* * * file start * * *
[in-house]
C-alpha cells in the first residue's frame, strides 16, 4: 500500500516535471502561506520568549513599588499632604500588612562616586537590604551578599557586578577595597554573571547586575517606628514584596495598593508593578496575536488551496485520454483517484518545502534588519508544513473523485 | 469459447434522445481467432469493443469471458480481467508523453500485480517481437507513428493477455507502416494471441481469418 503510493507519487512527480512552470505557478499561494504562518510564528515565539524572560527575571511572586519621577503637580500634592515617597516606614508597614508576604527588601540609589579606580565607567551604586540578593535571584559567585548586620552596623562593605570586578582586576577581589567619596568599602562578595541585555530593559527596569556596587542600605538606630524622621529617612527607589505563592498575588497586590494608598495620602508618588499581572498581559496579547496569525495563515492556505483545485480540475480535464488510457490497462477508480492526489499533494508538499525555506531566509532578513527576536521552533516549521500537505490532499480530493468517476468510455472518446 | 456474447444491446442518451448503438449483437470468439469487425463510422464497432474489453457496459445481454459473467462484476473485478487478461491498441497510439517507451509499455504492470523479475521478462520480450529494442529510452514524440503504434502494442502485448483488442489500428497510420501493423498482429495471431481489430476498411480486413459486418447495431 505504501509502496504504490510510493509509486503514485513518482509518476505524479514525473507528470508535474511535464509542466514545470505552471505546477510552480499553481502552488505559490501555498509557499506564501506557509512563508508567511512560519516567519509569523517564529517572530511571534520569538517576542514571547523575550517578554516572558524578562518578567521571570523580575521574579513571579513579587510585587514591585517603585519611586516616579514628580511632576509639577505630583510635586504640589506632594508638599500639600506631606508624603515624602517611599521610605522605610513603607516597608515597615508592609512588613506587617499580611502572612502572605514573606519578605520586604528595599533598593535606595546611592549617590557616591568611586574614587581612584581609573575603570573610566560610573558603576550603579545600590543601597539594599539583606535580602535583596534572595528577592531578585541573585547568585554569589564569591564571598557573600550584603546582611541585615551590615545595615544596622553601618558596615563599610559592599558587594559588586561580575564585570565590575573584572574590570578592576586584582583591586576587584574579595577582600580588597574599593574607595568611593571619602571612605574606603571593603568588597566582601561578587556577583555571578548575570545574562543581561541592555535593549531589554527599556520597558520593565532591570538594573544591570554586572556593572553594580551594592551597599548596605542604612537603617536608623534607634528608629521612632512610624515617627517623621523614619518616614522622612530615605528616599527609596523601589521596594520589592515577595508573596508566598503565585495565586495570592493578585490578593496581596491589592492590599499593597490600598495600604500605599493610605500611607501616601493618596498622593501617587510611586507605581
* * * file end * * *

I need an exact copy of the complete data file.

[in-house]
C-alpha cells in the first residue's frame, strides 16, 4: 500500500516535471502561506520568549513599588499632604500588612562616586537590604551578599557586578577595597554573571547586575517606628514584596495598593508593578496575536488551496485520454483517484518545502534588519508544513473523485 | 469459447434522445481467432469493443469471458480481467508523453500485480517481437507513428493477455507502416494471441481469418 503510493507519487512527480512552470505557478499561494504562518510564528515565539524572560527575571511572586519621577503637580500634592515617597516606614508597614508576604527588601540609589579606580565607567551604586540578593535571584559567585548586620552596623562593605570586578582586576577581589567619596568599602562578595541585555530593559527596569556596587542600605538606630524622621529617612527607589505563592498575588497586590494608598495620602508618588499581572498581559496579547496569525495563515492556505483545485480540475480535464488510457490497462477508480492526489499533494508538499525555506531566509532578513527576536521552533516549521500537505490532499480530493468517476468510455472518446 | 456474447444491446442518451448503438449483437470468439469487425463510422464497432474489453457496459445481454459473467462484476473485478487478461491498441497510439517507451509499455504492470523479475521478462520480450529494442529510452514524440503504434502494442502485448483488442489500428497510420501493423498482429495471431481489430476498411480486413459486418447495431 505504501509502496504504490510510493509509486503514485513518482509518476505524479514525473507528470508535474511535464509542466514545470505552471505546477510552480499553481502552488505559490501555498509557499506564501506557509512563508508567511512560519516567519509569523517564529517572530511571534520569538517576542514571547523575550517578554516572558524578562518578567521571570523580575521574579513571579513579587510585587514591585517603585519611586516616579514628580511632576509639577505630583510635586504640589506632594508638599500639600506631606508624603515624602517611599521610605522605610513603607516597608515597615508592609512588613506587617499580611502572612502572605514573606519578605520586604528595599533598593535606595546611592549617590557616591568611586574614587581612584581609573575603570573610566560610573558603576550603579545600590543601597539594599539583606535580602535583596534572595528577592531578585541573585547568585554569589564569591564571598557573600550584603546582611541585615551590615545595615544596622553601618558596615563599610559592599558587594559588586561580575564585570565590575573584572574590570578592576586584582583591586576587584574579595577582600580588597574599593574607595568611593571619602571612605574606603571593603568588597566582601561578587556577583555571578548575570545574562543581561541592555535593549531589554527599556520597558520593565532591570538594573544591570554586572556593572553594580551594592551597599548596605542604612537603617536608623534607634528608629521612632512610624515617627517623621523614619518616614522622612530615605528616599527609596523601589521596594520589592515577595508573596508566598503565585495565586495570592493578585490578593496581596491589592492590599499593597490600598495600604500605599493610605500611607501616601493618596498622593501617587510611586507605581